Archaeologists in Iceland have found a sandstone carved with a Viking ship that may be the oldest picture ever found in the country. The stone was found at the archaeological site Stöð in East Iceland in a longhouse that is believed to predate the permanent settlement of the island. RÚV reported first.
Richest longhouse ever excavated in Iceland
The first exploratory digs at Stöð were made in 2015 and archaeologists have returned every summer since to continue excavating the site, where they first focused their efforts on a settlement-era longhouse. “The longhouse is among the largest found in Iceland, 31.4m [103ft] long. In Scandinavia, only chieftains’ farms had longhouses larger than 28m [92ft]. It is also the richest longhouse ever excavated in Iceland. We have found 92 beads and 29 silver objects, including Roman and Middle Eastern coins,” Bjarni F. Einarsson told Iceland Review for a 2020 article on the archeological site.
Oldest building predates settlement
What makes the site still more significant is that archaeologists discovered an even older longhouse underneath the settlement-era longhouse, estimated to date back to around 800 AD, some 75 years before the permanent settlement of Iceland. The most striking feature of the older structure is the conspicuous absence of the bones of domesticated animals. “My theory is that the older longhouse was a seasonal hunting camp, operated by a Norwegian chief who outfitted voyages to Iceland to gather valuables and bring them back across the sea to Norway,” Bjarni told Iceland Review. One of these valuables may have been walrus ivory: in 2019, DNA analyses and radiocarbon dating confirmed that Iceland was previously inhabited by a North Atlantic subspecies of walrus, now extinct.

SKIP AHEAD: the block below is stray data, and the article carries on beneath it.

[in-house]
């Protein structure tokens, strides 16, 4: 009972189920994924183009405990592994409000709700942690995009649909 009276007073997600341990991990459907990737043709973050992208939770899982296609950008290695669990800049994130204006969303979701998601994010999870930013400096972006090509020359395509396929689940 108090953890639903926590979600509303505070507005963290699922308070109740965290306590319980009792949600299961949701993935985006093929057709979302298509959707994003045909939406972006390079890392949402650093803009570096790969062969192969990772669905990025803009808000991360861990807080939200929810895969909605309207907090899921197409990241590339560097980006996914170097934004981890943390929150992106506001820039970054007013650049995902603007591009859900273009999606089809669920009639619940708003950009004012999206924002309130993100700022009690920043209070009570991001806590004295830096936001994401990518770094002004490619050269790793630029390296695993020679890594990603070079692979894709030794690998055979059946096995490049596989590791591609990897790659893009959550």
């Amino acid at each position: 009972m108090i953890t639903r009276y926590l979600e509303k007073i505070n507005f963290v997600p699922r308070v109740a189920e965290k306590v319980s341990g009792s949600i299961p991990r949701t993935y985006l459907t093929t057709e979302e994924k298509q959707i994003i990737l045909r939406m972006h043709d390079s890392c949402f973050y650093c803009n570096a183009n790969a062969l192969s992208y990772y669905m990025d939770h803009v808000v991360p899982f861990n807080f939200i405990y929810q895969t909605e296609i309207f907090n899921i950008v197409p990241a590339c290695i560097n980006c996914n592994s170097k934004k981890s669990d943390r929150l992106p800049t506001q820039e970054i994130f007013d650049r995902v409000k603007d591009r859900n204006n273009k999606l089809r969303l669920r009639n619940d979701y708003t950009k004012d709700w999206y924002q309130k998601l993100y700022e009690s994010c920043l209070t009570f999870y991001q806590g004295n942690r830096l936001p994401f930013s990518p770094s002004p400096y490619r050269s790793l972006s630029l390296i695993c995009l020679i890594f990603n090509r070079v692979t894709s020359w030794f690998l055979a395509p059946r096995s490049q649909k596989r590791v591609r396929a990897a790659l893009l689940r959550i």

First of its kind found in Iceland
The small but remarkable sandstone featuring a Viking ship with its sails unfurled was found in the walls of the older longhouse, Bjarni told reporters. Such carvings of ships, made in bone, wood, and stone, are fairly common artefacts in the Nordic countries, he stated, but this is the first ever found in Iceland and is likely the oldest picture of any kind ever found on the island.
This spring, archaeologists used survey equipment to scan a larger area around Stöð and found indications of still more structures and boat burial sites. While there is much that is unknown about the early settlement of Iceland, the amount of beads, coins, and silver found at Stöð certainly suggests significant wealth and trade.